3. It’s on my bedside table. I read the first few pages last night. I have high hopes that it will help restore something. Gorgeous post, as ever. Thank you x


  4. So I must confess …
    Your post popped up in my emails this morning just as I was about to dry my hair. I opened it on my phone and read the first paragraph — the only paragraph visible on my small screen:
    “Right so, who’s up for a frank and honest conversation about perimenopausal symptoms, the perils of freelance writing, and the politics of who is going where on Christmas Day?”
    YES! ME! THANK GOODNESS! I thought, feeling utterly relieved to know I was not alone in feeling all of that and more, oh so much more. I dried my hair, made my son’s lunch, walked a bag of donations to the school (for the am-I-the-only-one-who-loathes-this-gift-exchange-event), all the while composing my commiserating comment in my head …

    (The cookbook DOES sound lovely: “come in [from the shit-storm]” is music to my ears right now. I’m going to look into it…)


  5. What an absolutely lovely blog post. Made me feel so happy reading it. Thank you! I love your tiny little lights, must put those on my shopping list.
    I only have one of Nigel’s books, The Kitchen Diaries. I got it a few weeks ago for £4 from a charity shop-great bargain. It’s a beautiful book to read, so peaceful. I’ve made the Double Ginger Cake from it, it’s so good, would really recommend that recipe.


  6. Pigs in Blankets – my favourite!! I rarely buy cookery books, but tempted, nay WILL treat myself to this cookbook. It sounds a lovely fireside read as well as a cooker-side cookbook.


  7. It sounds utterly divine. The book paragraph alone makes me want it. I love his two Tender books, love seeing his garden and hearing him talk about the fruit and veg he’s grown. Kitchen Diaries is winging its way towards me as I type. I am longing for the Christmas one now though. CJ xx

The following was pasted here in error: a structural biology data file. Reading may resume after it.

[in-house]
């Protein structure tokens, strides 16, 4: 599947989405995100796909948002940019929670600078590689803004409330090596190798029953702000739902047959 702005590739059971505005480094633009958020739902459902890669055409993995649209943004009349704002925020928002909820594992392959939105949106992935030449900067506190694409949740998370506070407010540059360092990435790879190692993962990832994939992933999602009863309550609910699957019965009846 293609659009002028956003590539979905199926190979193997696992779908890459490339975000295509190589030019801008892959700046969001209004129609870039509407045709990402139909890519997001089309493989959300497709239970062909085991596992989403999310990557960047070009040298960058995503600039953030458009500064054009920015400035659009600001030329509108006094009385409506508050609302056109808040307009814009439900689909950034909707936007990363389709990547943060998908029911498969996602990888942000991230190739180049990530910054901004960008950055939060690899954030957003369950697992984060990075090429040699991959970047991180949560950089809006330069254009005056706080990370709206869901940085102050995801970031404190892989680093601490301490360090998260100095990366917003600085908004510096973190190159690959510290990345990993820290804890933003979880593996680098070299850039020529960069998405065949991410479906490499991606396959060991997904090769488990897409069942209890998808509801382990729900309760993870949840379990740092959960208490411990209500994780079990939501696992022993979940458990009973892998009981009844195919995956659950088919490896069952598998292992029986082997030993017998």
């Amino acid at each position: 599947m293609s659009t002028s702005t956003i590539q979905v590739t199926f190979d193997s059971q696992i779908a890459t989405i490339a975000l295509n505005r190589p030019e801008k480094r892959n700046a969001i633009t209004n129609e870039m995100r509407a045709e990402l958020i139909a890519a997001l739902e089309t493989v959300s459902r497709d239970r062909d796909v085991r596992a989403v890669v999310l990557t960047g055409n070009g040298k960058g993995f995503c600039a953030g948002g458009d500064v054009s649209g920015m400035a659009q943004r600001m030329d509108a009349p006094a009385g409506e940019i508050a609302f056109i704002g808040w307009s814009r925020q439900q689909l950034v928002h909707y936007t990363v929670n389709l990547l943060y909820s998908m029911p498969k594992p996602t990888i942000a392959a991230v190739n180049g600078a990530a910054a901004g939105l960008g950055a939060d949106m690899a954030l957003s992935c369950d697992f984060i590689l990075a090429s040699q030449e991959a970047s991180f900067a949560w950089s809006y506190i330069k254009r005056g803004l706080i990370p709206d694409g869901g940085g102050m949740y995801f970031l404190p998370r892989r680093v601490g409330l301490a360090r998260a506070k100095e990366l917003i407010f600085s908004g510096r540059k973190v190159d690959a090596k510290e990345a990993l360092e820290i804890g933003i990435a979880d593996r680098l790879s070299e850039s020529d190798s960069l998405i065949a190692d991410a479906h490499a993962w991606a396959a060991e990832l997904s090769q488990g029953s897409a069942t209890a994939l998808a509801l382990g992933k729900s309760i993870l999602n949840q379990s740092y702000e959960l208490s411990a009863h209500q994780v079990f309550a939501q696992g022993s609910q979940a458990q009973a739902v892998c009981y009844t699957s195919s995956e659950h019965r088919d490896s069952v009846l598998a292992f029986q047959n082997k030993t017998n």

8. Sold! To the over-tall woman with a drawing room and a satchel and a fetish for toad in the hole. They took me to Ireland and never ironed it out of me, they took me to France and failed again. I actually wanted to lick the screen your words and pictures are so enticing. A special shout out to Small Girl – her pot of creamy scrumptious ness looks beyond divine!


    1. Small Girl delighted to have been singled out for praise! You made her day. I think you are very lucky to have that layering of cultures -it’s just a small part of what makes your writing such a delight.

      Liked by 1 person

      1. Please will you tell Small Girl that my smallest (22 – very big really) girl stayed with me last week and we actually made our own pots just because of SG’s delicious enticement. And now big small girl has returned to Liverpool and she is going to make more for all her big-small friends 🙂

        Liked by 1 person